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Tip: To sort articles by year…

PEP-Web Tip of the Day

After you perform a search, you can sort the articles by Year. This will rearrange the results of your search chronologically, displaying the earliest published articles first. This feature is useful to trace the development of a specific psychoanalytic concept through time.

For the complete list of tips, see PEP-Web Tips on the PEP-Web support page.

(2000). Subject, Patient, Outside World: Reimut Reiche. Pp. 572-596. Psychoanal Q., 69(3):592.
Psychoanalytic Electronic Publishing: Subject, Patient, Outside World: Reimut Reiche. Pp. 572-596

(2000). Psychoanalytic Quarterly, 69(3):592

Subject, Patient, Outside World: Reimut Reiche. Pp. 572-596

In the history of German philosophy, the term “subject” can look back on a long and venerable tradition. When use is made of it in a psychoanalytic context, there is no avoiding engagement with the semantics of Nietzsche's concept of the disappearance and return of the subject. Within this configuration, the problematic idea of “subject” (and its necessarily correlative “world”) is recast in terms of the tensions between inside and outside or “intra-” and “inter-.” Gearing his remarks to this operative distinction, the author discusses recent psychoanalytic approaches in which he detects a tendency for the subject to be relegated to the status of a “blank space,” coupled with a radicalization of the trend toward conceiving the psychoanalytic process as an emergent third, something that eventuates through the application of the psychoanalytic method. This third manifests itself in many forms, some of which the author traces in detail. Central to all of them is a recognition structure. Implicit in the third (again in differing forms) is the “outside world.”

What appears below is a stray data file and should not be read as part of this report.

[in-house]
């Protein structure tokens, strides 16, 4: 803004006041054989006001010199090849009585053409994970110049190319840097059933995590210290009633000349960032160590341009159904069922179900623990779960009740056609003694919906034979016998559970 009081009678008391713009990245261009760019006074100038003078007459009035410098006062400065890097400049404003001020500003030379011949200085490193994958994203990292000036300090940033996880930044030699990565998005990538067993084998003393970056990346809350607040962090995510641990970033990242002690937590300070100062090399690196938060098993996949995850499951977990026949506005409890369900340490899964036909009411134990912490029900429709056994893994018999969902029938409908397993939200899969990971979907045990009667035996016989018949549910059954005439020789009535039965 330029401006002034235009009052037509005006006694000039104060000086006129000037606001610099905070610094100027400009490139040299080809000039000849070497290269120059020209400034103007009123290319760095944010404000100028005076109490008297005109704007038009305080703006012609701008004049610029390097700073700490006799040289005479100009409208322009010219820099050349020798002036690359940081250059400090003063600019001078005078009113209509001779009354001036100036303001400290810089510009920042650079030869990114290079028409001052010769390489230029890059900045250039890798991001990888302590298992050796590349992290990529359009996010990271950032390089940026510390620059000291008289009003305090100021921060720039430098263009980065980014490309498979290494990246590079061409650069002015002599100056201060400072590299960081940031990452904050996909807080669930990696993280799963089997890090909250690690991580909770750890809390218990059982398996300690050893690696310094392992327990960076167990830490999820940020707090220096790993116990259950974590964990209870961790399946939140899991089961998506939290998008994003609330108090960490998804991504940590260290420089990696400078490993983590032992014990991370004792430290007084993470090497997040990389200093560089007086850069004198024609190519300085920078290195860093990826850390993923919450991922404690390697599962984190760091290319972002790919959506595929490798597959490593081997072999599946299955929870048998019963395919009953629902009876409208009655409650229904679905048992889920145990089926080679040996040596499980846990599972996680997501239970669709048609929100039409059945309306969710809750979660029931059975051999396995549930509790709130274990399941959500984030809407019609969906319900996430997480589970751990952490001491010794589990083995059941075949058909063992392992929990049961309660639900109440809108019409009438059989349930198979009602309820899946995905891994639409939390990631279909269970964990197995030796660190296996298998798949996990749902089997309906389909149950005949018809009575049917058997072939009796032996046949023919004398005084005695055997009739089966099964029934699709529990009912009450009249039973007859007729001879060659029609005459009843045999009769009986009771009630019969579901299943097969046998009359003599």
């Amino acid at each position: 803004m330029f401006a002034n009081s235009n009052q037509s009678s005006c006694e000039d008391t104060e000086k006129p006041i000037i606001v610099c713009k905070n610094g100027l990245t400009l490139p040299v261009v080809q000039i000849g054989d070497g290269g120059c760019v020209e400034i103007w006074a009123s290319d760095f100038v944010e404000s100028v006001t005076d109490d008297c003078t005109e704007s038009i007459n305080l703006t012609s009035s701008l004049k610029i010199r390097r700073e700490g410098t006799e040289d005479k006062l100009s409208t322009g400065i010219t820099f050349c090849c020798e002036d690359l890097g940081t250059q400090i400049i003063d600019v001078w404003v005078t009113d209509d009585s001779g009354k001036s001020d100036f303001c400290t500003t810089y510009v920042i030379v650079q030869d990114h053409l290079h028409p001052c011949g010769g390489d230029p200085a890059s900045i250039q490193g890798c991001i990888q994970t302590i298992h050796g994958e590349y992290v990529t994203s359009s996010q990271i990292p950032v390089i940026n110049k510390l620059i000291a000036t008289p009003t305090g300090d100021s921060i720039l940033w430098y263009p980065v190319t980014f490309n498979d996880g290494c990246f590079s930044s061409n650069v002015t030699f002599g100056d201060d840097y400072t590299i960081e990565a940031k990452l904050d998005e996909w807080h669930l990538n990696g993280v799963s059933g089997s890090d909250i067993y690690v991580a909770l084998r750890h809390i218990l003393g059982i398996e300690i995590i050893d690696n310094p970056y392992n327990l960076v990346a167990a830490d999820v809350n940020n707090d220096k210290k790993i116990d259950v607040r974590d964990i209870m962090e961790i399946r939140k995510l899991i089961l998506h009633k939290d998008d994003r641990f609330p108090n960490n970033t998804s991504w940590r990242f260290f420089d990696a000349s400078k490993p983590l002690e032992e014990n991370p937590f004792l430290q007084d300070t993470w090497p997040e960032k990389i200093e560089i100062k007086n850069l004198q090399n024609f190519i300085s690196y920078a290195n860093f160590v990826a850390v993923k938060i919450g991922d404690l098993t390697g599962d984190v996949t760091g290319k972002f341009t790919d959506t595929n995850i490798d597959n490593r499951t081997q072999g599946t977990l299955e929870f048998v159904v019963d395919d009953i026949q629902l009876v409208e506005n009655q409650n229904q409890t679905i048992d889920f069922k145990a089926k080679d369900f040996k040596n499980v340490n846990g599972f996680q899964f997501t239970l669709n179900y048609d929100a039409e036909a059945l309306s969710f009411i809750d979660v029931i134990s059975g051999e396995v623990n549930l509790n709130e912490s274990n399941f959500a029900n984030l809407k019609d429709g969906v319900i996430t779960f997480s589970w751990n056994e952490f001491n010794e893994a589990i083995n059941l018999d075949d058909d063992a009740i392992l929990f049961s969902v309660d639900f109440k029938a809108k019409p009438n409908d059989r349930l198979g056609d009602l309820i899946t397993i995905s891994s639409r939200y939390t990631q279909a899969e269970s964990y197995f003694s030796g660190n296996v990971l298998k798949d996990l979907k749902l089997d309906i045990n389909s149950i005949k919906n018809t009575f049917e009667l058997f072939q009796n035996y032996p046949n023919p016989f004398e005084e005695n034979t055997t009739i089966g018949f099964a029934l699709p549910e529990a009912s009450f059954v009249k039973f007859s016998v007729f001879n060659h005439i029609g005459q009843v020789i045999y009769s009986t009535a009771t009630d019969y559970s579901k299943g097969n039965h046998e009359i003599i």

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Article Citation

(2000). Subject, Patient, Outside World. Psychoanal. Q., 69(3):592

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